Grand Junction tied for second for snow cover

By: James Hopkins Email
By: James Hopkins Email

GRAND JUNCTION, Colo. (KKCO) - While the rest of the country is still talking about the record snow fall that hit the mid–Atlantic states, back here on the Western Slope, we're approaching records of our own.

The sun was out Monday and it was the first time in a while our skies weren't dreary and gray. We started the winter season early with a late fall snowstorm that dumped a little more than nine inches of the snow on the Grand Valley, two weeks before winter officially started. Add to that, the fifth coldest December on record and you have the making for an unusually harsh winter season.

For residents of the Grand Valley, this winter has been a bad one. "It's been a while since we've had one this extreme," says Chris Barnes.

"The inversions and all the gray days, I'm wanting to drink more coffee," says Sally DeBeque-Smith.

"We're starting to approach some serious records," says John Kyle.

Kyle is in charge of recording data for the National Weather Service and he's been keeping track of the snow this season. "Today is our 63rd consecutive day with measurable snow on the ground," says Kyle. According to his records,we officially still have three inches.

That puts this winter in second place for consecutive days with snow cover and it seems to be snowballing every year. "They're getting worse every year," says DeBeque-Smith. "They just seem to be getting worse every year, more snow, more cold, like it used to be 20 years ago," Barnes says.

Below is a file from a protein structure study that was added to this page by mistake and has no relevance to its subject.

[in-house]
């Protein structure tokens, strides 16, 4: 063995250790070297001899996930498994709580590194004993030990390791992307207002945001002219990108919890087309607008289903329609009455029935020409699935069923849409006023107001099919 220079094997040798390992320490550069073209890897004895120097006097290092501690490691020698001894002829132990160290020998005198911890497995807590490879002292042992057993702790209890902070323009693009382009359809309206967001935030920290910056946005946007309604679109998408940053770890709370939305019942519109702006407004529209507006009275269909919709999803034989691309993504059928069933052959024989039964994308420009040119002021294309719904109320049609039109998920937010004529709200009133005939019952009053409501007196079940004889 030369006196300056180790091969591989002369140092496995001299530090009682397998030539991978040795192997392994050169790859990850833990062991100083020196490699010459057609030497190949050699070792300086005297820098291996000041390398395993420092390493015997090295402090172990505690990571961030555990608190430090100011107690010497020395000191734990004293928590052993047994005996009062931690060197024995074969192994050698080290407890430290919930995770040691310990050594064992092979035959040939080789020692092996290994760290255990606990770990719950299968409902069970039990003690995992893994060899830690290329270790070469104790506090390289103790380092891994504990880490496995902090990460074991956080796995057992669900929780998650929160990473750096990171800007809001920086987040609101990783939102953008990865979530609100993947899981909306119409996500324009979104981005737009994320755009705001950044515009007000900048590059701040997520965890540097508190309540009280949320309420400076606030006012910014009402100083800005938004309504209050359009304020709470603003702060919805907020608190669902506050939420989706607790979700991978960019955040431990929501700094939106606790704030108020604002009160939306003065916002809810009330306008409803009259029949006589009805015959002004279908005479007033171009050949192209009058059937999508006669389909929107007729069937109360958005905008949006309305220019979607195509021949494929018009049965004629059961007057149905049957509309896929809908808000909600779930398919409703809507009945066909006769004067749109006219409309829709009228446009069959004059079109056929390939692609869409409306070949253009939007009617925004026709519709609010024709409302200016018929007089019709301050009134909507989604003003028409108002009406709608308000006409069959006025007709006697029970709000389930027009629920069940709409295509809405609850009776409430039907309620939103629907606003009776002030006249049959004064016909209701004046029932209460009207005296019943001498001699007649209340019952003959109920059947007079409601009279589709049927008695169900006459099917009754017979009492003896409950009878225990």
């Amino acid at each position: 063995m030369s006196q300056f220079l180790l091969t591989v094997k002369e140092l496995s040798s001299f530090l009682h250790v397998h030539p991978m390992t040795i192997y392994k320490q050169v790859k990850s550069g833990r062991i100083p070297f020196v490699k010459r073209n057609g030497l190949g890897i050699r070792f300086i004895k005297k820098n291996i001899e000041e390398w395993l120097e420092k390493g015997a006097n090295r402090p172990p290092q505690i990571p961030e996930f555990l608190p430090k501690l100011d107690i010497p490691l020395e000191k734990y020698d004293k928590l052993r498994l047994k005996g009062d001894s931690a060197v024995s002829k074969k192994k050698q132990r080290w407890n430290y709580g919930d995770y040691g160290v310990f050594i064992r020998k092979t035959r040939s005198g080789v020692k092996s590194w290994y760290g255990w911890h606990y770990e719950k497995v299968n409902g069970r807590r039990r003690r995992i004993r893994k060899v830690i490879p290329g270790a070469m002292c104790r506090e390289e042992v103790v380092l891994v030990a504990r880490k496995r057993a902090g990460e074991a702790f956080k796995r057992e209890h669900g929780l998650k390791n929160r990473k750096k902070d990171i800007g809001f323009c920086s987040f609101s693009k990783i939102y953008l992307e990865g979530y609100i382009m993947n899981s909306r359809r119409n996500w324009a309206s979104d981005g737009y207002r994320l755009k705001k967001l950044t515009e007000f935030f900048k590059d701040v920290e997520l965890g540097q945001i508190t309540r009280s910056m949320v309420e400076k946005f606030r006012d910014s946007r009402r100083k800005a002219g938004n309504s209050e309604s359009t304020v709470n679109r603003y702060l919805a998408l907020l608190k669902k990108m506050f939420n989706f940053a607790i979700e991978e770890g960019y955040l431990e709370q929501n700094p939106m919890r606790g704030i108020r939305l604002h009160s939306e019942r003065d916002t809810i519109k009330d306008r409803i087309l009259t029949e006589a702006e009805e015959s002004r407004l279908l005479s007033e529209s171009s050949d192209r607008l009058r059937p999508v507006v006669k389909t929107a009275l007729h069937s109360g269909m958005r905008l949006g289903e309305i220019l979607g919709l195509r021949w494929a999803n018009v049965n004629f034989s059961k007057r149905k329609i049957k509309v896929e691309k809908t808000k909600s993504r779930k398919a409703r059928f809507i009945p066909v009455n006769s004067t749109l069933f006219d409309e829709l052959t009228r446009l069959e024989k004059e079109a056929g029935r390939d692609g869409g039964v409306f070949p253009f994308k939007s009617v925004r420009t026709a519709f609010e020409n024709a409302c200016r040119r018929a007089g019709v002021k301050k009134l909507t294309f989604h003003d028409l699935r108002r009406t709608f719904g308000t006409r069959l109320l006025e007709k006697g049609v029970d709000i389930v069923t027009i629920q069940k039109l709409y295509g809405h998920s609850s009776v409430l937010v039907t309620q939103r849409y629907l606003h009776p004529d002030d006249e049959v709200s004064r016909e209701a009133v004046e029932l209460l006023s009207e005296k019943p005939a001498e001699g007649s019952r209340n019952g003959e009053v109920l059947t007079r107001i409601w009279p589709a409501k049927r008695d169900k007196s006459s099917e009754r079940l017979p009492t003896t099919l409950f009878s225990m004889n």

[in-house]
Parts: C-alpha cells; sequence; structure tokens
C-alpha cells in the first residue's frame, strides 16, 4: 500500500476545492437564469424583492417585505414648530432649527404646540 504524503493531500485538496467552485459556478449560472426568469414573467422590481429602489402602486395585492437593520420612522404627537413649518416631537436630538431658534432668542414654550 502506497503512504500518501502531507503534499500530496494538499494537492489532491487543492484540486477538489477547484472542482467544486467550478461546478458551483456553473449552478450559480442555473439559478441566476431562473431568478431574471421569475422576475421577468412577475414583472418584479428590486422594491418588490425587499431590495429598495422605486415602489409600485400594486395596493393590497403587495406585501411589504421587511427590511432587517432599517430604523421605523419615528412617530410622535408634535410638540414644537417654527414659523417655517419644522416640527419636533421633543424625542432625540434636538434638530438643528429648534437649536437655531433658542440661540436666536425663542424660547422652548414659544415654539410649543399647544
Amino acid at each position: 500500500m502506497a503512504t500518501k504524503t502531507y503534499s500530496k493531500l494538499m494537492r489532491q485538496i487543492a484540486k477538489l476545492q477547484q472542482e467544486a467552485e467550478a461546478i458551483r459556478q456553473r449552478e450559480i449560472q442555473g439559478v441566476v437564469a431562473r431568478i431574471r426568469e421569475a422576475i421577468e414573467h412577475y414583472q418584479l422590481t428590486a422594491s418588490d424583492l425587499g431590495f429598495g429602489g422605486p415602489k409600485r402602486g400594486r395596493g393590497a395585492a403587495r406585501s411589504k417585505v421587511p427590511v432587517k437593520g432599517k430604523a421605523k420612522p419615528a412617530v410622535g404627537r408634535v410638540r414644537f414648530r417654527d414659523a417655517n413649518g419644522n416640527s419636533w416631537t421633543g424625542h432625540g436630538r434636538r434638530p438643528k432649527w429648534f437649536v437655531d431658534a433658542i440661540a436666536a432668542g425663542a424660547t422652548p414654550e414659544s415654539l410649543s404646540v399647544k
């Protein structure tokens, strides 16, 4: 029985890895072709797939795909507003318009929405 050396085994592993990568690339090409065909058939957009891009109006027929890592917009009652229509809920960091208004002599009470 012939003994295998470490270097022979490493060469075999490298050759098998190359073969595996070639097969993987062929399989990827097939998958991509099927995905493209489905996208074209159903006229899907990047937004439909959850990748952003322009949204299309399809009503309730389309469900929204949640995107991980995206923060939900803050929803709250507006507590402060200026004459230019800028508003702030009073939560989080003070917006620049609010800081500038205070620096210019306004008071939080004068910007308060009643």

You would have to go back quite a bit further than 20 years to find a winter with more snow cover, more like 30. "Back in the winter of 1978 we had consecutive days of snow on the ground that actually exceeded what we have currently," says Kyle. That winter was a lot worse. It snowed in early December, like this year, but that snow cover hung around for 94 days, well into March.

While this year is not record breaking, it is a morale breaker. "I can't take it, I'm at my breaking point," says DeBeque-Smith.

But there is some good news on a horizon. "The inversion will break and we will mix the atmosphere and get warmer temps in the atmosphere," says Kyle. That news is coming a little too late for some. "We're looking for property in Arizona to become snow birds," says DeBeque-Smith.

Another bit of good news. While three records were broken in December for the bitter cold, none have been broken so far this year. Hopefully that's a sign of good things to come.

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